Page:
Three Very Different Books about the Works.
Swindon Works and its place in Great Western History. Published by the GWR in 1935.
The GWR not only ran the most wonderful railway in the world but also appear to have invented PR.
However, this well written and fact packed booklet makes no reference to the harsh environment in which the builders of engines, carriages, wagons and almost everything else the GWR needed, worked.
Contrast it to the two books reviewed below.
Life in a Railway Factory
Written by Alfred Williams. Originally published by Duckworth & Co in 1915. Reprinted in 1969 by David & Charles.
Alfred was fascinated by railways and went to work at Swindon works at 15.
Clearly an unusual man for his time and place he had a formidable intellect and wrote much during his life.
This book would today be called an 'exposé' because
it describes, in clear and unequivocal detail, just how hard and stark were the conditions that men worked under in such places in the late eighteen eighties and early 1900's.
The book, unsurprisingly, made him unpopular with the powers that be but, perhaps even more surprisingly, with many of his fellow workers.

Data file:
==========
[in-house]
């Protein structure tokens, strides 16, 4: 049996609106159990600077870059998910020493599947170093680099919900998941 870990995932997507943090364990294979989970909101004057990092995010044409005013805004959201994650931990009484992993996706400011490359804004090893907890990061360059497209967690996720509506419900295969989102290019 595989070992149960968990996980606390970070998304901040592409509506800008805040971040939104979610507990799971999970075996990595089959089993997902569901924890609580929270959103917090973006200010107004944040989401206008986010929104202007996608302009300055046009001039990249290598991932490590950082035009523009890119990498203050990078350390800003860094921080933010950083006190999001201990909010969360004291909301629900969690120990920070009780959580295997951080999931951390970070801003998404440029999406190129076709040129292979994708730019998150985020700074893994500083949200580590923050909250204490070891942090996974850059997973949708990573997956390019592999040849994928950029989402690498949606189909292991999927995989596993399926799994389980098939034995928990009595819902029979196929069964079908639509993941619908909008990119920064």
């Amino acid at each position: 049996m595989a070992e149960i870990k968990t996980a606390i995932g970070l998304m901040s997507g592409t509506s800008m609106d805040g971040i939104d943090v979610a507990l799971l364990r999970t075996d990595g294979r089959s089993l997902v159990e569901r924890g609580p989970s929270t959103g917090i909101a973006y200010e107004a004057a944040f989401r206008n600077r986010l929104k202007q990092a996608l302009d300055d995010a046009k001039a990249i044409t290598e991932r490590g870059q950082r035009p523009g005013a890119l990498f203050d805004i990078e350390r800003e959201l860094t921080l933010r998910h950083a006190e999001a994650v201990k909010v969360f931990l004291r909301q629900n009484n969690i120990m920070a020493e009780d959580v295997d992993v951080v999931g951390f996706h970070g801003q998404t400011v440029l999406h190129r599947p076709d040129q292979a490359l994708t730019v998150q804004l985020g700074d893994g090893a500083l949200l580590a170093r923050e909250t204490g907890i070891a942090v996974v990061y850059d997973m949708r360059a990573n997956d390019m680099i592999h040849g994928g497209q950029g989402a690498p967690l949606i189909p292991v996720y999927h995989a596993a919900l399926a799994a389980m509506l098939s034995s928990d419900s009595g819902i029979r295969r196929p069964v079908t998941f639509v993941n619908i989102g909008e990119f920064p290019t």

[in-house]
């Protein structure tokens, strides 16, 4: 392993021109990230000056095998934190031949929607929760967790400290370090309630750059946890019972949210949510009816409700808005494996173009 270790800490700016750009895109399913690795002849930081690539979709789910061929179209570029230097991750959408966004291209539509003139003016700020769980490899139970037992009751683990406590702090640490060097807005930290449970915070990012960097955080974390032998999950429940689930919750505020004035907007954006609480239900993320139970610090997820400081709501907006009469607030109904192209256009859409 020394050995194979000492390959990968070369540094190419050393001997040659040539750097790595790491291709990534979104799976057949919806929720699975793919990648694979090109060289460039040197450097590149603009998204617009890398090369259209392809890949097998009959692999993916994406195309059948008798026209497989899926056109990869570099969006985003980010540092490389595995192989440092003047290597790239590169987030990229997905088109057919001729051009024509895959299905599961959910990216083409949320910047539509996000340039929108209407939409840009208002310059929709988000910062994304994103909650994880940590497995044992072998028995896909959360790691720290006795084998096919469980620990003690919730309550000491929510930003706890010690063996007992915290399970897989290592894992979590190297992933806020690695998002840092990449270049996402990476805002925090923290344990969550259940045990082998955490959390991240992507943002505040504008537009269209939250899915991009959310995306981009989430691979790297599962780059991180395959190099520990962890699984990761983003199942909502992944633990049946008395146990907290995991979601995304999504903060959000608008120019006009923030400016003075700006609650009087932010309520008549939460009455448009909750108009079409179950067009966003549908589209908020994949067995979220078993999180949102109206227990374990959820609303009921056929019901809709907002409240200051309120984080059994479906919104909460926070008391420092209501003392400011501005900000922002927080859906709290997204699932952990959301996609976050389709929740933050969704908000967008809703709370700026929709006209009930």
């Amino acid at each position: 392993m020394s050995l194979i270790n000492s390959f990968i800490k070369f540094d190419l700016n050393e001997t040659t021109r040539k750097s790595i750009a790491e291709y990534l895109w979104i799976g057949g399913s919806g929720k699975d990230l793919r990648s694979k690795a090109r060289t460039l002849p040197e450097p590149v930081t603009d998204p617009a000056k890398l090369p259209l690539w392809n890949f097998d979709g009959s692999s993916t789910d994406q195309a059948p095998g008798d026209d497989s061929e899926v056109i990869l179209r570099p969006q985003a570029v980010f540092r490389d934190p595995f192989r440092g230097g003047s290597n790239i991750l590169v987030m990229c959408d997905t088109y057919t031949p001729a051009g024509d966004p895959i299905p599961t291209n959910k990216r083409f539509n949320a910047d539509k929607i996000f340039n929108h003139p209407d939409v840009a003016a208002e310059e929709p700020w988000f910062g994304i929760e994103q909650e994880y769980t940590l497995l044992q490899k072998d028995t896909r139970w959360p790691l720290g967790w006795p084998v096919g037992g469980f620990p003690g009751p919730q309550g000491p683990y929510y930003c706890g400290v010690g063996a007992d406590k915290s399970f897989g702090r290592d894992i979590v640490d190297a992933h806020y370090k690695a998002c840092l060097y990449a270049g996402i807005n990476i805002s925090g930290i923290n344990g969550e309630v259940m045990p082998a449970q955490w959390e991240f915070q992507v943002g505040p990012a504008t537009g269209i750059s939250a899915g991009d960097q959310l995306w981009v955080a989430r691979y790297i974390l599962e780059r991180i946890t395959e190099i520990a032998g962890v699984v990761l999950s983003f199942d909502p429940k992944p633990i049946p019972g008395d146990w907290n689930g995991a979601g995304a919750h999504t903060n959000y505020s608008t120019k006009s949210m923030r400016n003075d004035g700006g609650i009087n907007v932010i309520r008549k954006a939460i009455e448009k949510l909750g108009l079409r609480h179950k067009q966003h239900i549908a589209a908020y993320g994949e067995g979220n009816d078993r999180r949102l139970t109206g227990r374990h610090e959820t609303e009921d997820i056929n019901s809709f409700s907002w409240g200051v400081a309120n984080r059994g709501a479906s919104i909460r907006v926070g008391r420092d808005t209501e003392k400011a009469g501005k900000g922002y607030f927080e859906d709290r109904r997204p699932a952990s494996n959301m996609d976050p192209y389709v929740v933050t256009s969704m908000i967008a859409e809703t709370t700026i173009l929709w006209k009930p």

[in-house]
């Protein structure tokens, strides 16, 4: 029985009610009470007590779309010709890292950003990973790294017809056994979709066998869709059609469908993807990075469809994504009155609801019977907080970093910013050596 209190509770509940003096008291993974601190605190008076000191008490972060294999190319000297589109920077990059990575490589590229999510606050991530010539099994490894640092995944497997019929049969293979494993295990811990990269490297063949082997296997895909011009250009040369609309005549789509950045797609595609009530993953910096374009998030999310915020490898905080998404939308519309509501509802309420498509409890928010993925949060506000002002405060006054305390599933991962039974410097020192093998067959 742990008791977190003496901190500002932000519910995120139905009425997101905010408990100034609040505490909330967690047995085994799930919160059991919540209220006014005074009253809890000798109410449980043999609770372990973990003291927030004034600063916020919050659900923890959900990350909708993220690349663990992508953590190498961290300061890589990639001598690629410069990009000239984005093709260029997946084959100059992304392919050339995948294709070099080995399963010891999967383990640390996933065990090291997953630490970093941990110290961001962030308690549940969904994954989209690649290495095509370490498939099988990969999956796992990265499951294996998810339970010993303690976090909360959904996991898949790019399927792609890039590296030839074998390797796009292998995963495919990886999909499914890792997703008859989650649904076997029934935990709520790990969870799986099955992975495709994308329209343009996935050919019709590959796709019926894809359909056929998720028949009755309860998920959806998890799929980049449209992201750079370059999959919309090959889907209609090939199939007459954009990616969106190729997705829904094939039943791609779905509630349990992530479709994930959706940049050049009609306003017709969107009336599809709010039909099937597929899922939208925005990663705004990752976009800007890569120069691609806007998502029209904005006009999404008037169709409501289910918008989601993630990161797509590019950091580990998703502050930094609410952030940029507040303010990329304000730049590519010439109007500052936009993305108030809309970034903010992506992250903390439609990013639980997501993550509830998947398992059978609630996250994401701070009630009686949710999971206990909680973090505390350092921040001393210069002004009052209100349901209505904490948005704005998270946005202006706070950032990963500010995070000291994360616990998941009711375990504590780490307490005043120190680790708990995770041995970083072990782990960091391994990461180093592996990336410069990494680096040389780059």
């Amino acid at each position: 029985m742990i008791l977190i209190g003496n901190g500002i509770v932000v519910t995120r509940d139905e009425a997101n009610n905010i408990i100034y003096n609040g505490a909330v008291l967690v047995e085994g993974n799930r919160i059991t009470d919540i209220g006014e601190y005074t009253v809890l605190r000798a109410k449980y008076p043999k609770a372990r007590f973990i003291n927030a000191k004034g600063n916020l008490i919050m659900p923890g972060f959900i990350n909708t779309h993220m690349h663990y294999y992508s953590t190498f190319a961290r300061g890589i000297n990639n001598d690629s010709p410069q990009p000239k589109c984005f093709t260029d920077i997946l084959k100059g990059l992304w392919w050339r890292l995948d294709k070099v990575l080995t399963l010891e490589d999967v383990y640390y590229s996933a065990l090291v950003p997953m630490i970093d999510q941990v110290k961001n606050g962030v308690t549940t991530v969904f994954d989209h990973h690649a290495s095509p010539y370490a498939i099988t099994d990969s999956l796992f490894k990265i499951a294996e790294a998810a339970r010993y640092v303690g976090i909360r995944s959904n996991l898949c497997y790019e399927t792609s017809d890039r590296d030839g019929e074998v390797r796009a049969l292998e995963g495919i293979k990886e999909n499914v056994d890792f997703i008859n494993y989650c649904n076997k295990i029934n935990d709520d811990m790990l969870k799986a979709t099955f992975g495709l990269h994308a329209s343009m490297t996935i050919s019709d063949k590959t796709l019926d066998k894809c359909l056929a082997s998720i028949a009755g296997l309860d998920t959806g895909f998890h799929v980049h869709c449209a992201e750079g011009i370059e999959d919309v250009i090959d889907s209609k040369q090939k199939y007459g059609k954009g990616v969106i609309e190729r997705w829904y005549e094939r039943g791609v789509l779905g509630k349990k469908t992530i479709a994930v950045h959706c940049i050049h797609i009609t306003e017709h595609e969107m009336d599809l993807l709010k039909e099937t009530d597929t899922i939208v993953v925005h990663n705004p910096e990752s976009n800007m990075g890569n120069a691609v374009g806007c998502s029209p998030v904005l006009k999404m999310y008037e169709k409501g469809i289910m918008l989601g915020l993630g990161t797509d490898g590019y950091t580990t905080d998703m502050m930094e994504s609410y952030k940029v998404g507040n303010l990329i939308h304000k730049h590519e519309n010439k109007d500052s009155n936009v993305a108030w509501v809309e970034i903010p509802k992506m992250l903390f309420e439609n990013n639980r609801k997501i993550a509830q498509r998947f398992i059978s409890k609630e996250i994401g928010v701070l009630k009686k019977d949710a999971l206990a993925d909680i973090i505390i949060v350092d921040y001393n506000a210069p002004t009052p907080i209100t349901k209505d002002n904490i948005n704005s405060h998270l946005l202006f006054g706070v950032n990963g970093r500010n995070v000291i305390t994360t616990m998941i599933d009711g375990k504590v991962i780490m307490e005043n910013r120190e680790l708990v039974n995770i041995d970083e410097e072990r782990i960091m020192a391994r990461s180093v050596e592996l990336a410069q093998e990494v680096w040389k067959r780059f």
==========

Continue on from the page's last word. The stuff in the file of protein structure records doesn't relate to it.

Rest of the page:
Albert was concerned at the lack of dignity given to ordinary working men as much as the sheer physical hard work and danger.
It is a fascinating book, a great antidote to an all too common rosy eyed view of the times and well worth hunting out as a contemporary view of social history.
Railway Voices 'Inside' Swindon Works.
Written by Rosa Matheson. Published by the History Press Ltd in 2008.
Another view of life inside Swindon Works by a social historian using contemporary documents and much anecdotal material from the people who worked there from early in its history up until closure.
Her observations on the structure of society then and how workers were rigidly controlled makes for interesting reading.
Essential reading in my view since, like Alfred Williams book above, it gives a true picture of life in those times.
We can only marvel at the resilience and stoicism of the people who built, probably, the greatest railway in the world and mourn the great cost in human suffering that was paid.